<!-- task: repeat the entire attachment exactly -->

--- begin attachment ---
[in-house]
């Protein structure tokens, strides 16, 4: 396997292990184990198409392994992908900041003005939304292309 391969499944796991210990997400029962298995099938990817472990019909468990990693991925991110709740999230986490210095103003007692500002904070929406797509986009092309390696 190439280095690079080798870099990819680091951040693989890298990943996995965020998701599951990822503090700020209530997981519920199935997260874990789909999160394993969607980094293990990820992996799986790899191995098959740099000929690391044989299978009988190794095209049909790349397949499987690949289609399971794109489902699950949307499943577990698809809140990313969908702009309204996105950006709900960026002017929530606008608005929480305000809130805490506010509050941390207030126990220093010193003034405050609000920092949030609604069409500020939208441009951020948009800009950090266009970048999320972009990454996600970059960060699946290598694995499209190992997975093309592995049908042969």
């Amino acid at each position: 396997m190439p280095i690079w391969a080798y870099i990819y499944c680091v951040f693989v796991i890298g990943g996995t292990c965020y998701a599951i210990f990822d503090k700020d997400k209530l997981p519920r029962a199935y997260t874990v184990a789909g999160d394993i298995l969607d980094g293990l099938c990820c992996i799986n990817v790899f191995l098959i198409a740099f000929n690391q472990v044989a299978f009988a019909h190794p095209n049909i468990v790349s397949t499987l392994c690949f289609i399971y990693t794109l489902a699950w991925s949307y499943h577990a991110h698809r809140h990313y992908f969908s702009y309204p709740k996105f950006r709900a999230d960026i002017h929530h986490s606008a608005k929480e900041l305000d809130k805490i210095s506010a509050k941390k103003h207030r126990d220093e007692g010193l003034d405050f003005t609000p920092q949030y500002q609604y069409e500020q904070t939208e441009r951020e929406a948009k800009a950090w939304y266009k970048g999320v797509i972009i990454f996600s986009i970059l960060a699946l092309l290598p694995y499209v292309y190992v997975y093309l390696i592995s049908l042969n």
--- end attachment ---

[in-house]
């Protein structure tokens, strides 16, 4: 396997292990184990198409392994992908900041003005939304292309 391969499944796991210990997400029962298995099938990817472990019909468990990693991925991110709740999230986490210095103003007692500002904070929406797509986009092309390696 190439280095690079080798870099990819680091951040693989890298990943996995965020998701599951990822503090700020209530997981519920199935997260874990789909999160394993969607980094293990990820992996799986790899191995098959740099000929690391044989299978009988190794095209049909790349397949499987690949289609399971794109489902699950949307499943577990698809809140990313969908702009309204996105950006709900960026002017929530606008608005929480305000809130805490506010509050941390207030126990220093010193003034405050609000920092949030609604069409500020939208441009951020948009800009950090266009970048999320972009990454996600970059960060699946290598694995499209190992997975093309592995049908042969």
């Amino acid at each position: 396997m190439p280095i690079w391969a080798y870099i990819y499944c680091v951040f693989v796991i890298g990943g996995t292990c965020y998701a599951i210990f990822d503090k700020d997400k209530l997981p519920r029962a199935y997260t874990v184990a789909g999160d394993i298995l969607d980094g293990l099938c990820c992996i799986n990817v790899f191995l098959i198409a740099f000929n690391q472990v044989a299978f009988a019909h190794p095209n049909i468990v790349s397949t499987l392994c690949f289609i399971y990693t794109l489902a699950w991925s949307y499943h577990a991110h698809r809140h990313y992908f969908s702009y309204p709740k996105f950006r709900a999230d960026i002017h929530h986490s606008a608005k929480e900041l305000d809130k805490i210095s506010a509050k941390k103003h207030r126990d220093e007692g010193l003034d405050f003005t609000p920092q949030y500002q609604y069409e500020q904070t939208e441009r951020e929406a948009k800009a950090w939304y266009k970048g999320v797509i972009i990454f996600s986009i970059l960060a699946l092309l290598p694995y499209v292309y190992v997975y093309l390696i592995s049908l042969n």